Hiring is a stressful process. Employees want to find their dream job, while employers aim to hire the best person for the job. Tech teams, in particular, present a unique challenge, as hiring presents a narrower field of candidates. With all that in mind, how do you find the best person for the job?
I sat down with Michelle Haynes, Head of Talent Management at In Time Tec. She has hired for many skill sets, from software engineers to marketers to UI/UX designers. In Time Tec, as a company, also handles outsourcing for many valued partners, such as HP, Simplot, the federal government, and so much more. So it’s critical to know what to avoid when you’re looking for the right person for the right job.
Overemphasizing skill set and experience
Haynes said that by focusing too much on a candidate's background, you minimize the importance of character. Not considering how one person's character can impact the team and the project can prove detrimental later.
“We, as a company, have passed up so many qualified candidates in the interest of integrity, intelligence, openness, and others focused (attitude),” Haynes said.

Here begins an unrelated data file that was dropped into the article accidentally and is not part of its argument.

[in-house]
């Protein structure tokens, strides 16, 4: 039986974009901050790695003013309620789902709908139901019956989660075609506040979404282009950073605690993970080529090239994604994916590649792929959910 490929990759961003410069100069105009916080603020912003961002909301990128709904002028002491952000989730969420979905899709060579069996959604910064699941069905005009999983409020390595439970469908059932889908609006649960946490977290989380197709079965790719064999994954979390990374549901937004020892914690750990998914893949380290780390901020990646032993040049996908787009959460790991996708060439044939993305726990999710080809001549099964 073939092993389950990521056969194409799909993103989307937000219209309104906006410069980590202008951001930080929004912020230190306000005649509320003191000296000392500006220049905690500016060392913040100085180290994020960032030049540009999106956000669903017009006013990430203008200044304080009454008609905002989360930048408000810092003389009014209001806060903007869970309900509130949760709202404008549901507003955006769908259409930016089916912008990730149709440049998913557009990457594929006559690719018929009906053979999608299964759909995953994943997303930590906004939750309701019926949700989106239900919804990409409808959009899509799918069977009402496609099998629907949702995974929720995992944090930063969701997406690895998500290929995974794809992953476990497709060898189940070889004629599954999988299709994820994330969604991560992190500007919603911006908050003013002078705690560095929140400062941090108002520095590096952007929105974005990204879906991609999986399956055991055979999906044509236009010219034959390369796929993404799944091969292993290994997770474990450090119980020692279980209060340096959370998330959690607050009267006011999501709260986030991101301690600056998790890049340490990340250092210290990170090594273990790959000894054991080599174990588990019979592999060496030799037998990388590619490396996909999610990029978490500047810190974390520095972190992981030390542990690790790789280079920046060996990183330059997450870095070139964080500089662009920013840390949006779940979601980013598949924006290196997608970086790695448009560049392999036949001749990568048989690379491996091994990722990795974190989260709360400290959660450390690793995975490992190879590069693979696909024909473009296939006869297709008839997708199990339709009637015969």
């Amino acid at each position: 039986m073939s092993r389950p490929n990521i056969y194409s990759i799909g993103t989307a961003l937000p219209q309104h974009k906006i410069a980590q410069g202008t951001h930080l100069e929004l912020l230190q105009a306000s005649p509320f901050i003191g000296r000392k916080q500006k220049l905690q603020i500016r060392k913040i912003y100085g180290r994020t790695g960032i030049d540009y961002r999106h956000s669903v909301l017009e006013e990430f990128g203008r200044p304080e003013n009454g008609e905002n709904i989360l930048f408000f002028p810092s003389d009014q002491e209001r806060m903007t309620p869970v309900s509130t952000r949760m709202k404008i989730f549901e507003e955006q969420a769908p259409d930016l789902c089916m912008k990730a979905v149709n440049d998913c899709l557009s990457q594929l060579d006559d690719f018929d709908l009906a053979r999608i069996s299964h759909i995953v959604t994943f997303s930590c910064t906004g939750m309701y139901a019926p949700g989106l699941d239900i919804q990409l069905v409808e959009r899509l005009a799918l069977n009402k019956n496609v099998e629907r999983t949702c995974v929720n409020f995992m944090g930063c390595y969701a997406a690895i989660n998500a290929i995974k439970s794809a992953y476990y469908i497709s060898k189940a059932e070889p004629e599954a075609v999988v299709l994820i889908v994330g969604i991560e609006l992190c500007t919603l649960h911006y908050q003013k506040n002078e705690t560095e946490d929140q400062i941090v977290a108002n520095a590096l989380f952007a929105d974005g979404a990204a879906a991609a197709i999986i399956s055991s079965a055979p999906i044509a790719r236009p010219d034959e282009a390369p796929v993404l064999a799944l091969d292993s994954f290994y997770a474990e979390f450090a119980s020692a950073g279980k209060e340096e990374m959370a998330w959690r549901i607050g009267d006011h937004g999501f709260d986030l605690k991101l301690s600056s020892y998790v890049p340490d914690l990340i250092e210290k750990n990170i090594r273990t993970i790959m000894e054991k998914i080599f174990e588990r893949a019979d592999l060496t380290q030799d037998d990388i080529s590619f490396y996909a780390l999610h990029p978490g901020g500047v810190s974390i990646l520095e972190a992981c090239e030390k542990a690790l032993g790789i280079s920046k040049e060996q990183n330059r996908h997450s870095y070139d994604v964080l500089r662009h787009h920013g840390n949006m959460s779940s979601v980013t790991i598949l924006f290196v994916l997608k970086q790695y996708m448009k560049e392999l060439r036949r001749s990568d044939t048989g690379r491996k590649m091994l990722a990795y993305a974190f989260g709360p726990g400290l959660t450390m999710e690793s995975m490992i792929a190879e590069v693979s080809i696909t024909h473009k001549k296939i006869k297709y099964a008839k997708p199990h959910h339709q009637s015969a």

Training can develop the skills of a candidate over time with support. It's essential to start with a candidate with a strong core who can be built into a valuable team member.
Not asking about life outside of work
In Time Tec’s interview process touches on the interviewee's personal and professional life. After all, there’s more to life than work.
“Work and professional experience only make up a third of your life,” Haynes said. “But there’s another two thirds of your life that you’re living where you’re constantly making decisions.”
Failing to recognize candidate’s needs
Each candidate has unique needs for a position, whether for working hours, emotionally, or physically within a particular project. If you don’t determine the potential employee’s needs, it won’t be a good fit for anyone in the hiring process. Advocating for a candidate’s quality of life benefits everyone.
Not taking a risk to invest in talent
Many organizations focus too much on finding their dream candidate instead of developing great future employees.
“I don’t see a lot of organizations who are willing to say ‘Whether someone succeeds or fails is predominantly my responsibility and I’m willing to take the risk and to be a stand, teach them something, and invest in them as a human,’” Haynes said.
Keeping these things in mind can help your next hire go much more smoothly. If you need help finding the right person for your next project, In Time Tec is happy to help.